On the edge of Glasgow’s West End, the posh bar scene melts away for just a moment at Elderslie Street, where Orwells has sat since the 1980s — though the location has hosted a pub since 1877. To give you an idea of the bars I usually frequent: until moving to Scotland last year, I did not. Bars were not a place I passed time. Bars are expensive. The company is unpredictable, the menus too often full of candy-colored cocktails with “funny” names like “Screaming Orgasm” that taste like anything but. Yes, I know I sound like a killjoy. My drink of choice: a $15 handle of Burnett’s lovingly tipped into a slow-sipped White Claw in the comfort of a friend’s home.
You will not find trendy concoctions at Orwells. On my first visit, Eighties hair metal blared from the jukebox. Tennent’s, the Glaswegian’s pride, is on draft along with Guinness and Newkie Brown. A dozen whiskies grace the menu and I wanted to impress my new Scottish friends, so I asked the bartender for a Sazerac. “What is that?” she asked. I tried to look it up on my phone as if I could explain its components. Tenement walls make for poor reception, so I settled on a Diet Coke and vodka. What I got was a double on the rocks and a can of pop. Finally, a place to get away from it all.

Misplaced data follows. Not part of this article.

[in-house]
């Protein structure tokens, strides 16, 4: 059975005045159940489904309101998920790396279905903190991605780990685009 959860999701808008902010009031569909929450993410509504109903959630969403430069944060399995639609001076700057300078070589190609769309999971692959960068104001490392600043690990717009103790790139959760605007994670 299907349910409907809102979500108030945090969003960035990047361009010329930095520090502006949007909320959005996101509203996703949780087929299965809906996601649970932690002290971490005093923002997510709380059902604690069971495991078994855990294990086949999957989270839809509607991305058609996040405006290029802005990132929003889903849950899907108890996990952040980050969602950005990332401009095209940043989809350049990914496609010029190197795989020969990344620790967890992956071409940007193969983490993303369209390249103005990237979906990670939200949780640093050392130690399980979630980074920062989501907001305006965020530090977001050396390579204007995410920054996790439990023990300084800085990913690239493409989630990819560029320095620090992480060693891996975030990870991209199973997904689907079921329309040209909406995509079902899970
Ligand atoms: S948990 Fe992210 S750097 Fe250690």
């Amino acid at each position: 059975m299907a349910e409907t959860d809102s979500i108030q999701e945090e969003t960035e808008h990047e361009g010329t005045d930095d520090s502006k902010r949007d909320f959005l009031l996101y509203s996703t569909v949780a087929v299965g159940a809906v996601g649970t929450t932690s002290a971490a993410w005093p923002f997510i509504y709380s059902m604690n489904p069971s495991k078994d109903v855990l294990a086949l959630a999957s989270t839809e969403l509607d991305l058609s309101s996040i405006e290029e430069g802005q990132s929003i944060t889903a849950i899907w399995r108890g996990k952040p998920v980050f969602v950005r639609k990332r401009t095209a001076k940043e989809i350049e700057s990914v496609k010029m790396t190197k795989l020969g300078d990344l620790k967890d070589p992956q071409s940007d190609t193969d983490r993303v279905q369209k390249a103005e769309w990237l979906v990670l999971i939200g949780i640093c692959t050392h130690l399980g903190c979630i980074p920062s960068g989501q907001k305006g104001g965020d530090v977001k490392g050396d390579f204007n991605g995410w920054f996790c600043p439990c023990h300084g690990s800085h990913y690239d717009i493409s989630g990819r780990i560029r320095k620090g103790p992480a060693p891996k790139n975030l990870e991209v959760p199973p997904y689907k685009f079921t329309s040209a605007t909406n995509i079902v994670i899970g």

A decade-old review of the pub notes it once had tartan carpet (can you imagine!) but now the floors are hardwood. On a weeknight or summery afternoon, you’ll see a handful of regulars, always warm and willing to ask why, of all places, I would move to Glasgow. One regular, who goes only by “Handsome Johnny” said it’d been called the Dorset for as long as he could remember (which is 1956); it’s rumored the new owner bought the property in 1984, and that was why the name changed to Orwells. It used to have a snug, he said: a partitioned room where ladies could drink in privacy. Those days are gone, now; it’s been closed off. The ornately carved bar and buttoned leather bench seats are elegant, yet the pub is cozy and hosts karaoke, bingo nights and community fêtes. It feels like a lived-in local, not like the anonymous trendy bars of cities I’d come to stereotype. After a year in my neighborhood, I, too, have become a regular. A small bite of pride hits when the bartender recognizes my face and remembers my drink: vodka, diet Coke, no faff.
This article was originally published in The Spectator’s January 2024 World edition.